A few years ago, Meridian’s spectacular Beaux Arts city hall reopened after a major renovation that brought it back to its original splendor. Across the side street to the south is a much different building from a different, more recent era, the former Meridian Police Station, designed by Meridian’s own Chris Risher, Sr. in 1975. The building is spectacular in its own right, but because it’s a hard-edged Modernist design, its spectacularness may be less immediately apparent to the average person on first glance. If some of the rumblings out of Meridian recently are correct though, the average person may not have the opportunity to get a second glance at this classic building, which is clearly the work of a master who understood that difficult style called Modernism, manipulating line, volume, solids and voids to create a balanced, functional and beautiful building. The building won an Honor Citation from the Mississippi AIA in 1977, and has been used since by MSU’s School of Architecture for training student architects in the best of Modern design.
I’ve gotten several concerned emails from Mississippi architects since the Meridian Star published “Old Police Department May Be Torn Down” back in July. This is some of what that article said:
Now that the Meridian Police Department has moved to its new location, the question remains of what to do with the old police department building. It will likely be torn down, according to George Thomas, Ward 1 councilman and president of the Meridian City Council.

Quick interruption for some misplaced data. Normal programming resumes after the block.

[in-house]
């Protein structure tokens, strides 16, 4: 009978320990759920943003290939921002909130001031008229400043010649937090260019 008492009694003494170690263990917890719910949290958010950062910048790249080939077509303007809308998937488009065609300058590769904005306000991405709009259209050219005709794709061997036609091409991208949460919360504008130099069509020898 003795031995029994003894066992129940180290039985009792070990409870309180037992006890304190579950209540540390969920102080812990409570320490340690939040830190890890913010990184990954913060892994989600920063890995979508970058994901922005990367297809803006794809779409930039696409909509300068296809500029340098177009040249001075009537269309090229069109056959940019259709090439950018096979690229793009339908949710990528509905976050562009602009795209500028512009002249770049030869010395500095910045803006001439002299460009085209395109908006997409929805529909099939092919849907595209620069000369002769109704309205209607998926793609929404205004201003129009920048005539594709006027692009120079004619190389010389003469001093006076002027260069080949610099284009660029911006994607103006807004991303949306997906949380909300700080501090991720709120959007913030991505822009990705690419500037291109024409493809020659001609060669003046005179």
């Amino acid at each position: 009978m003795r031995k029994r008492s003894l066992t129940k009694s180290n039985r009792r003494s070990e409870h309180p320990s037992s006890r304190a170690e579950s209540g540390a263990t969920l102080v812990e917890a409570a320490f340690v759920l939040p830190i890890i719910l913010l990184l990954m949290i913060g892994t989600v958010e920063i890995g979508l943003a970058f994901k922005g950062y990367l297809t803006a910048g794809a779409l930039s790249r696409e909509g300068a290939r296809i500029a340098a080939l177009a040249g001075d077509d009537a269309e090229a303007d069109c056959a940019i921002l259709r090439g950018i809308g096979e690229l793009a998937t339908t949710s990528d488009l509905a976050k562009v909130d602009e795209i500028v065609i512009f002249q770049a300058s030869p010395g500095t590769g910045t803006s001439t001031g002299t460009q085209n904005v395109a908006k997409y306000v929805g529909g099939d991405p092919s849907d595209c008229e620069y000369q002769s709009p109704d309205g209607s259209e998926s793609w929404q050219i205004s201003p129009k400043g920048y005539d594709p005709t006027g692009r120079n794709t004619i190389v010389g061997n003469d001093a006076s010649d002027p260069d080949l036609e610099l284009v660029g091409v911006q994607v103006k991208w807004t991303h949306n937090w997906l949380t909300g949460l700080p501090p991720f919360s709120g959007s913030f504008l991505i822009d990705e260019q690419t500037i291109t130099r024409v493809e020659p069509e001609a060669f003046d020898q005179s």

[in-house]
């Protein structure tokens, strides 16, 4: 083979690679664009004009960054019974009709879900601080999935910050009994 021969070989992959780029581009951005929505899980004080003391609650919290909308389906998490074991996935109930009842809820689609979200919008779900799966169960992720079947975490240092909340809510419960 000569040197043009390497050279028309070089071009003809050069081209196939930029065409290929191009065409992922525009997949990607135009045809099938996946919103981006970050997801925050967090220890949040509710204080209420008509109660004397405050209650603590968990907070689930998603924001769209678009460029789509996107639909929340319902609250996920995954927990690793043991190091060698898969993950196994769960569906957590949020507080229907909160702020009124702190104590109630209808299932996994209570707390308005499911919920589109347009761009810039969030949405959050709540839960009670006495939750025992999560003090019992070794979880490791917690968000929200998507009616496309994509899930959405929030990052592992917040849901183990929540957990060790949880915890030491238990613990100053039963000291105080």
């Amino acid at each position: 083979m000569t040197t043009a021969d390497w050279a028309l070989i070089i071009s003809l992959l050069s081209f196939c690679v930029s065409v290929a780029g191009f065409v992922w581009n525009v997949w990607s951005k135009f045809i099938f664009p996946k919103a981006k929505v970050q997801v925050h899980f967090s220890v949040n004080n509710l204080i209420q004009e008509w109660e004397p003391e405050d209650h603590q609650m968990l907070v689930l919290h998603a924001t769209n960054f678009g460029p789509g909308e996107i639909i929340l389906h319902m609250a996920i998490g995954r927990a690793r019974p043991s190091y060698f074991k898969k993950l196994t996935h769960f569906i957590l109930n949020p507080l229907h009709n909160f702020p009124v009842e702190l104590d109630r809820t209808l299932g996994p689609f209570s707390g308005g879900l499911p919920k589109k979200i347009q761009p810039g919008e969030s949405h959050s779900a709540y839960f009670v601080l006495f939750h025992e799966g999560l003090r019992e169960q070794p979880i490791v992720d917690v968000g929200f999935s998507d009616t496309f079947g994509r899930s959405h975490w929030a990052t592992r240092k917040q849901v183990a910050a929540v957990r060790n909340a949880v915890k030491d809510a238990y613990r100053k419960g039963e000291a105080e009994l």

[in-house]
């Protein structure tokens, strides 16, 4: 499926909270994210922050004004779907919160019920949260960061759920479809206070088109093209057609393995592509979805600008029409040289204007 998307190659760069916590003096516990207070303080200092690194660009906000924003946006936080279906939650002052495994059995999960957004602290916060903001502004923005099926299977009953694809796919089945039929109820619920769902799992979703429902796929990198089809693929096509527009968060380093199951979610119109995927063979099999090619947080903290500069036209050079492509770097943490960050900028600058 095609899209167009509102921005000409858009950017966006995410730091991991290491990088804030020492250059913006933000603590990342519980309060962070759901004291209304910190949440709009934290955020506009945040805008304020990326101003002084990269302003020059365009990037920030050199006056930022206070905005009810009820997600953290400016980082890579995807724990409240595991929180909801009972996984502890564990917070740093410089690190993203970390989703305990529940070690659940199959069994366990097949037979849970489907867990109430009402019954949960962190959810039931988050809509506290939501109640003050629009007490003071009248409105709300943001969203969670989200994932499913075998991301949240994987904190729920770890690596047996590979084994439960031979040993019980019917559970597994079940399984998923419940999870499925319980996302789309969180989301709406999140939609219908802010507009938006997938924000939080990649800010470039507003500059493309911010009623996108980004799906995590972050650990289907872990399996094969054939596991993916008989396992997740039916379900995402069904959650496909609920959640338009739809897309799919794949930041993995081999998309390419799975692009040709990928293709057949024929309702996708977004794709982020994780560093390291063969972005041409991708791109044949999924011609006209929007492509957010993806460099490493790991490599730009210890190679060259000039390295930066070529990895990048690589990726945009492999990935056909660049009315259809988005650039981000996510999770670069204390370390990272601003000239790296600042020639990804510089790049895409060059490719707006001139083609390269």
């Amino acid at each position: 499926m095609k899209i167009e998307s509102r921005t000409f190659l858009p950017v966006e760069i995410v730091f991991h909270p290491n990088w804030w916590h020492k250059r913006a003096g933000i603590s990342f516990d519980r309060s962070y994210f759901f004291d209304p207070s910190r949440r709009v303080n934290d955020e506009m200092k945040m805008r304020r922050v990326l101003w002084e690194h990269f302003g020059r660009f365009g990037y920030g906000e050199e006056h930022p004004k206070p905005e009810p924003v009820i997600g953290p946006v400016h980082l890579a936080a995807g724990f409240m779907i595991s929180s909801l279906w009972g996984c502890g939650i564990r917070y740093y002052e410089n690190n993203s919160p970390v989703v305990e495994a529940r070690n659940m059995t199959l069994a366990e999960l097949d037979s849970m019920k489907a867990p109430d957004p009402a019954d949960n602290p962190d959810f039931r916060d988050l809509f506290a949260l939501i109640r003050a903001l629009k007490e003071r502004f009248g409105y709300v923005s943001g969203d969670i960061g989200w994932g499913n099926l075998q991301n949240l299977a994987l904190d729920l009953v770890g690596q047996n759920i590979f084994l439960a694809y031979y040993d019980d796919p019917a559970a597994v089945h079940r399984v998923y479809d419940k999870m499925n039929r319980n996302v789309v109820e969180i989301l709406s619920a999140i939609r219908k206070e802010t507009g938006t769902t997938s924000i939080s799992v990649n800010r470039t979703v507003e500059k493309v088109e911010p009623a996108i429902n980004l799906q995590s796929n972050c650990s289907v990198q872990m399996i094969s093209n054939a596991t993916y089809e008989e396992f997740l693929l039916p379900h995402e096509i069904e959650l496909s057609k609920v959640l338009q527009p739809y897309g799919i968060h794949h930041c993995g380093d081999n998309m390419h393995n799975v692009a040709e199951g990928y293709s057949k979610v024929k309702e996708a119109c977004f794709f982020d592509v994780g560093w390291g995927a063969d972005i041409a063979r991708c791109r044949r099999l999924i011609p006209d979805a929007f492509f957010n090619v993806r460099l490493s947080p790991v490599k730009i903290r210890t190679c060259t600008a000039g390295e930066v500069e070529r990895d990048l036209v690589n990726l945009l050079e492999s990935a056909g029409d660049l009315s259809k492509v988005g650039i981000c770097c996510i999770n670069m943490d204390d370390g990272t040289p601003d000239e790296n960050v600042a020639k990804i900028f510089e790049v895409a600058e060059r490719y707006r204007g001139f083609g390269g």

“We plan to tear it down and build a parking lot there for City Hall,” Thomas said. “We hope to do some type of deal on the other side of City Hall to put something in there.”
. . . .
The council has not taken any official action to tear the building down, but Thomas said he doesn’t see much hope for using the building for anything else.
“From what I’ve been told, there’s really nothing you can covert it to,” Thomas said.
The building was constructed about 40 years ago to house the police department and for its time, it was state-of-the-art, Thomas said.
A little opening I see in this article is that perhaps Mississippi’s architectural community may be able to come together to help save the building by showing how the building can be converted to a new use, something that has apparently been too-easily dismissed by local officials so far. Another little opening is that perhaps revisiting the legacy of Chris Risher through a tour or some other educational tool would help Meridianites (re)discover the work of this master architect who trained at Auburn with Paul Rudolph and of whom Sambo Mockbee noted, “he was always in league with his Muse and Art.”
Risher was so good, he could have moved to the northeast and become famous like Rudolph, but instead he returned to his Mississippi hometown, set up shop, and proceeded to give Meridian some of the most sophisticated Modern buildings in the state. The list begins with the justly famous Vise Building downtown (which he remodelled in 1947 into an early-for-Mississippi International style), but it goes on through the 1950s, 1960s, and 1970s, and the police station shows him at his prime. A few of his Meridian master works are pictures here and we’ll be posting photos of some of Risher’s other designs–some Modernist, some surprisingly Colonial Revival–over the coming months to show how he contributed to our state’s architectural landscape and hopefully to help point out the value of saving the Meridian Police Station.